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image icon Excerpt from an interview with Frederick Mann, 1997

Excerpt from an interview with Frederick Mann, 1997
John Curtin Prime Ministerial Library


This is an excerpt (approximately 3 minutes) from a 1997 oral history interview with Labor supporter Frederick Mann, in which he recalls John Curtin's 1934 election campaign in the Western Australian federal seat of Fremantle.

transcript iconA transcript is available for this resource.

Educational value

This resource is useful because it:

  • This asset reveals something of how election campaigns were conducted in Australia in the 1930s - in these pre-television years, politicians carried out much of their campaigning face to face, with candidates presenting their policies at public meetings; Frederick Mann's father was a staunch Labor supporter and campaign manager for John Curtin (1885-1945, Prime Minister 1941-45) in the 1934 election in the federal seat of Fremantle; Mann recalls going to hear 'Jack' Curtin speak at the Mosman Park Town Hall.
  • This asset illustrates how political advertising was organised in the 1930s - Mann recounts how, as a young boy, he helped to paste election posters at eye level on power poles on street corners at night, and how the town crier with his 'great big bell' and 'tremendous voice' would spread the word about the campaign speeches in a voice that 'would carry hundreds of yards', calling out 'Oyez, oyez, ladies and gentlemen, Mr Jack Curtin will lecture to you people in the Mosman Town Hall at 8 o'clock on Friday night'.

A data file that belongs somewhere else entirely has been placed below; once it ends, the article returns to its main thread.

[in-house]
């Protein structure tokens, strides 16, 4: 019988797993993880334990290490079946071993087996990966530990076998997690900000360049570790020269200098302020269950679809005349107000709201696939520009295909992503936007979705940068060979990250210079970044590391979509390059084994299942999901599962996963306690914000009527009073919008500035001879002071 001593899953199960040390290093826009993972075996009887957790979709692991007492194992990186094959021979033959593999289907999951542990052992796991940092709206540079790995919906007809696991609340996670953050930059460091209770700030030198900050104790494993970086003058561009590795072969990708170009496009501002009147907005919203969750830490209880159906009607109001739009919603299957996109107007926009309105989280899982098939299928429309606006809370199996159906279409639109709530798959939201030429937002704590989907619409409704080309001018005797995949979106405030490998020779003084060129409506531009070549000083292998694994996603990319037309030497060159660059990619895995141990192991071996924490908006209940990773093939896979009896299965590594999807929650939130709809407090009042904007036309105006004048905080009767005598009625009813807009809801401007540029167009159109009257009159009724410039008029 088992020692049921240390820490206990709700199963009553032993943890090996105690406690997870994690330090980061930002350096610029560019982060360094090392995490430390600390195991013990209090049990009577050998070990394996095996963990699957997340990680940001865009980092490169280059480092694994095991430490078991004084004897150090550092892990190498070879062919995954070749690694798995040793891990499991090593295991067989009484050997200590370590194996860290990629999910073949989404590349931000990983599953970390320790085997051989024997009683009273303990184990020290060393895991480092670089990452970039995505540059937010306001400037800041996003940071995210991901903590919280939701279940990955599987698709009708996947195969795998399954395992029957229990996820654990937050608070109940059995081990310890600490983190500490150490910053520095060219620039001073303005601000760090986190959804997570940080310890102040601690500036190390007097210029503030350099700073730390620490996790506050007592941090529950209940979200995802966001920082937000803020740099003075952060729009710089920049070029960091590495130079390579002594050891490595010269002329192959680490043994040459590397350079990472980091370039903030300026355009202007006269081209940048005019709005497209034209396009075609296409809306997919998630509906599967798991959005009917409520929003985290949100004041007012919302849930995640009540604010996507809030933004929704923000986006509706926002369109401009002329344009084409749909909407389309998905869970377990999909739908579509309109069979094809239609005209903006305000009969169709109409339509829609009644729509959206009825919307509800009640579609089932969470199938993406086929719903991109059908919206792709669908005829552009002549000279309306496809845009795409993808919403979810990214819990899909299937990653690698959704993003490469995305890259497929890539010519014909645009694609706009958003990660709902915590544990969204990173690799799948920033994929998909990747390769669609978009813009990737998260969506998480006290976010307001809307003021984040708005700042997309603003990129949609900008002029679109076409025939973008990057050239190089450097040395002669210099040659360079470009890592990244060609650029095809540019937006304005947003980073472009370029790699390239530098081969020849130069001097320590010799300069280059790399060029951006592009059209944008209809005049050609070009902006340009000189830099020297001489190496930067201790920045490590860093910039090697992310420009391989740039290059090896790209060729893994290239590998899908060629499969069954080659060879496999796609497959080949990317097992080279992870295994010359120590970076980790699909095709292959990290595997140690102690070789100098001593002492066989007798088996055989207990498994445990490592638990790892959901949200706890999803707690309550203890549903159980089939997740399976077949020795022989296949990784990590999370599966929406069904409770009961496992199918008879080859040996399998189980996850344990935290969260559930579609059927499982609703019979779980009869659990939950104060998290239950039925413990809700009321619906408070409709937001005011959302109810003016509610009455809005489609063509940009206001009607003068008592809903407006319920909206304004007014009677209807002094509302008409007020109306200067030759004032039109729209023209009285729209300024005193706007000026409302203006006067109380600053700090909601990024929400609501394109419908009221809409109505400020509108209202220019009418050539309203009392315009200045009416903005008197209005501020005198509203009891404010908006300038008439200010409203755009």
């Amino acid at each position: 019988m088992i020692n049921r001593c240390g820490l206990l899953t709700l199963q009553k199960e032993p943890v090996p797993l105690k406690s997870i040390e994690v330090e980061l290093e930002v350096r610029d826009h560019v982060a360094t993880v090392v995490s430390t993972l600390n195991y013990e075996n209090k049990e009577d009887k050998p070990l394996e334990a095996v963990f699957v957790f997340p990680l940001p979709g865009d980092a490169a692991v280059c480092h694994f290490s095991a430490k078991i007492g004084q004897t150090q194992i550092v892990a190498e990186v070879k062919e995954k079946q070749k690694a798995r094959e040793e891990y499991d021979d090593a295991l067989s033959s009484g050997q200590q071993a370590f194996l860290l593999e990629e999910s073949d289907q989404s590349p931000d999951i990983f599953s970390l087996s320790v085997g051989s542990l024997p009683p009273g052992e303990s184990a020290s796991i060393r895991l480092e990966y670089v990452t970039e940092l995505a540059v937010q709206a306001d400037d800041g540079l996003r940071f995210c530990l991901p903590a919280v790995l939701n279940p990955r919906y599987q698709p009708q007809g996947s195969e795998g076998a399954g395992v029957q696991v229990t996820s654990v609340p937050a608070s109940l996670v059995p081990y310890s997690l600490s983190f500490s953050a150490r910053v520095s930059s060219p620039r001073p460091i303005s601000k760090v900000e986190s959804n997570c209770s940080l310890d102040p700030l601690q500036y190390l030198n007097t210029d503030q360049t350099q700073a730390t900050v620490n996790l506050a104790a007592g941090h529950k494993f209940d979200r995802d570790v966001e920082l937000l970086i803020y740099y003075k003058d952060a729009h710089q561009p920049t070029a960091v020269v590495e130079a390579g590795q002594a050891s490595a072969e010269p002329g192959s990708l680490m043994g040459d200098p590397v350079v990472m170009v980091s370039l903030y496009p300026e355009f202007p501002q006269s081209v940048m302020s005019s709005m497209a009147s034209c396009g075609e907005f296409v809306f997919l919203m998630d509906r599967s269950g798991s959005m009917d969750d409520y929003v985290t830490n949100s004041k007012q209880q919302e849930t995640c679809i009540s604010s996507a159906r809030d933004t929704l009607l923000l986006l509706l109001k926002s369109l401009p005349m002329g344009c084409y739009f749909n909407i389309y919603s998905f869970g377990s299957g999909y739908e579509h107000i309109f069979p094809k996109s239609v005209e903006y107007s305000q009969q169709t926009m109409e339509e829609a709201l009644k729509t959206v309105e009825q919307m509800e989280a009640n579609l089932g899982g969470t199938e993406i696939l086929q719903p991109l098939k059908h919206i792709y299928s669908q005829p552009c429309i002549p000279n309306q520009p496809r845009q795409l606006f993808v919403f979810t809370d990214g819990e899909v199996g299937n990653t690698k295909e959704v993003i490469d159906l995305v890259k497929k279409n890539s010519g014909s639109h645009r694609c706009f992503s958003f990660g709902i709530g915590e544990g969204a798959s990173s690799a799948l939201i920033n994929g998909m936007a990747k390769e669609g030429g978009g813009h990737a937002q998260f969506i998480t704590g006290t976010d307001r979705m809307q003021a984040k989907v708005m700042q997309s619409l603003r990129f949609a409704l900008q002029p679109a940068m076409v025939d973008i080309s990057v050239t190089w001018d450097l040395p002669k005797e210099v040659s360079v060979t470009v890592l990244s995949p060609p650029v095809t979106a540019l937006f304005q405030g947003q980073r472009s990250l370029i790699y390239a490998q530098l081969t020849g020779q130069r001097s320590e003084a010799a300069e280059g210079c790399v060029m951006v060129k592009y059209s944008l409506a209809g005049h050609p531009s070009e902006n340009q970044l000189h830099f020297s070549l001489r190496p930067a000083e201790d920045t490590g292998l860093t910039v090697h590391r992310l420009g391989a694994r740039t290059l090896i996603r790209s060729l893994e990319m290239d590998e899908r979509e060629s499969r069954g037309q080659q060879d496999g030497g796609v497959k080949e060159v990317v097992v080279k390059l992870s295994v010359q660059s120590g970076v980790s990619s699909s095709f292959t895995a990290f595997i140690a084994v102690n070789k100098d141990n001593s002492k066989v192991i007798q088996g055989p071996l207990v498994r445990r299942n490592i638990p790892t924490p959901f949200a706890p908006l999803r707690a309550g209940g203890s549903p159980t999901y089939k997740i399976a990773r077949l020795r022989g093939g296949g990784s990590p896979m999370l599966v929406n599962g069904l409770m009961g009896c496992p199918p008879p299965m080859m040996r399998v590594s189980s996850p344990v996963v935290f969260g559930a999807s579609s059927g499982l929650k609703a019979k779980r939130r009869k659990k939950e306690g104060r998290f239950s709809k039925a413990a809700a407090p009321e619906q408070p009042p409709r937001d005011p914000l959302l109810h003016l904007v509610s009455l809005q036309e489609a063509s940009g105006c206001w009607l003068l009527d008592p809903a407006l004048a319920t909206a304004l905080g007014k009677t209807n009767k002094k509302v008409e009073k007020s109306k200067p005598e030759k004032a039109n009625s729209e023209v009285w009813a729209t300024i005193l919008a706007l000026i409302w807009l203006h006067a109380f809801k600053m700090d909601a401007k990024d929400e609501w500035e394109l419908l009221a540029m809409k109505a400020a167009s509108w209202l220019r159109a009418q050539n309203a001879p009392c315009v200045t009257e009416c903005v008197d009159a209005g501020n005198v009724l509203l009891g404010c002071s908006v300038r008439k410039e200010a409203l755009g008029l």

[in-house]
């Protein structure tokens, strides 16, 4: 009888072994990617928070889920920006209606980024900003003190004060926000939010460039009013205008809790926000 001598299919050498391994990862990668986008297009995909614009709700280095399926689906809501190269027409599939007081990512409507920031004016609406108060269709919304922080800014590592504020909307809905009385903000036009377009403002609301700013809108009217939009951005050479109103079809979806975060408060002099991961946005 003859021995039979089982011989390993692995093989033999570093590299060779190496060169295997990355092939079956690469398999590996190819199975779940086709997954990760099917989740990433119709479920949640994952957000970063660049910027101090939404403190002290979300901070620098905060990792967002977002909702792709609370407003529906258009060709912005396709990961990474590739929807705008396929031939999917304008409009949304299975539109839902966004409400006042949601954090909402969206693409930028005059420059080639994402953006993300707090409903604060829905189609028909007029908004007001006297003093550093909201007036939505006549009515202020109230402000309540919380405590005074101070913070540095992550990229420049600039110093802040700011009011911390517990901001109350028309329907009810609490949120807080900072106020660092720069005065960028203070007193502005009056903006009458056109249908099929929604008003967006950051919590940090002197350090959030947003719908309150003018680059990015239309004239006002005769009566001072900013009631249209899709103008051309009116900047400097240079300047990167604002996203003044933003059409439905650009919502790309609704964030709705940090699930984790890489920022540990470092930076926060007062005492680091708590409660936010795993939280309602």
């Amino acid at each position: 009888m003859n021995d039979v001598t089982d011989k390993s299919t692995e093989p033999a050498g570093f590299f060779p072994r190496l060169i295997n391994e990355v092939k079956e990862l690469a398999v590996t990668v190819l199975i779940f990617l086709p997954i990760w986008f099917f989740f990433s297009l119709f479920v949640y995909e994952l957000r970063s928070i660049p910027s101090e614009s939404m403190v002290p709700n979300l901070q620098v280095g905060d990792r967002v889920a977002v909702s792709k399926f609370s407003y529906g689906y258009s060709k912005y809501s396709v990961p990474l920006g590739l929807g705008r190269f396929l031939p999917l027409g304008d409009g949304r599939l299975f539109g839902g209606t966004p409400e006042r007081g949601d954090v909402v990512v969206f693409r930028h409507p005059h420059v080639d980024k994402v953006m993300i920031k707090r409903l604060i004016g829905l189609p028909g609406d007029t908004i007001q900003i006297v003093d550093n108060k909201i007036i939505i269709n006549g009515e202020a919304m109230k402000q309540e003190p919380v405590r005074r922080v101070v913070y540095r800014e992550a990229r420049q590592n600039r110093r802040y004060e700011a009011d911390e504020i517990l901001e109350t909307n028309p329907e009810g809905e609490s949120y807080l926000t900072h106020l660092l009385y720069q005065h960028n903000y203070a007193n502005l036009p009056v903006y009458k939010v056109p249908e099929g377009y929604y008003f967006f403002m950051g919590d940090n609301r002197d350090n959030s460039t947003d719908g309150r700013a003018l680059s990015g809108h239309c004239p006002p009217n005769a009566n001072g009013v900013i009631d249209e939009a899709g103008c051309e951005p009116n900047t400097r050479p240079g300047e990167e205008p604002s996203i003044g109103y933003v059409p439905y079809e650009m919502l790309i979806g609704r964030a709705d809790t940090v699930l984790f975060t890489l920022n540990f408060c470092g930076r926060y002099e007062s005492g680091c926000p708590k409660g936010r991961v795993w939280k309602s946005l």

• This asset indicates that Curtin's 1934 election campaign focused on economic issues and policies - Mann recalls that one of Curtin's favourite phrases was 'fiduciary issue', a term relating to confidence in the government in the issue of flat money; at the time, Australia was in the grip of the Great Depression, with unemployment high and the economy stagnant; Curtin was an early follower of the economist Maynard Keynes and advocated banking reform, employment-creation programs and radical credit-creation policies as remedies.
  • This asset relates to the 1934 federal election in Fremantle - Curtin, a former newspaper editor, won the seat of Fremantle for Labor in 1928, only to lose it three years later to United Australia Party candidate William Watson, in an election that saw the landslide defeat of the Scullin Labor government; when Watson retired in 1934, Curtin won the seat once more, despite a spirited challenge by conservative candidate Florence Cardell-Oliver; Curtin then held the seat until his death in office in 1945.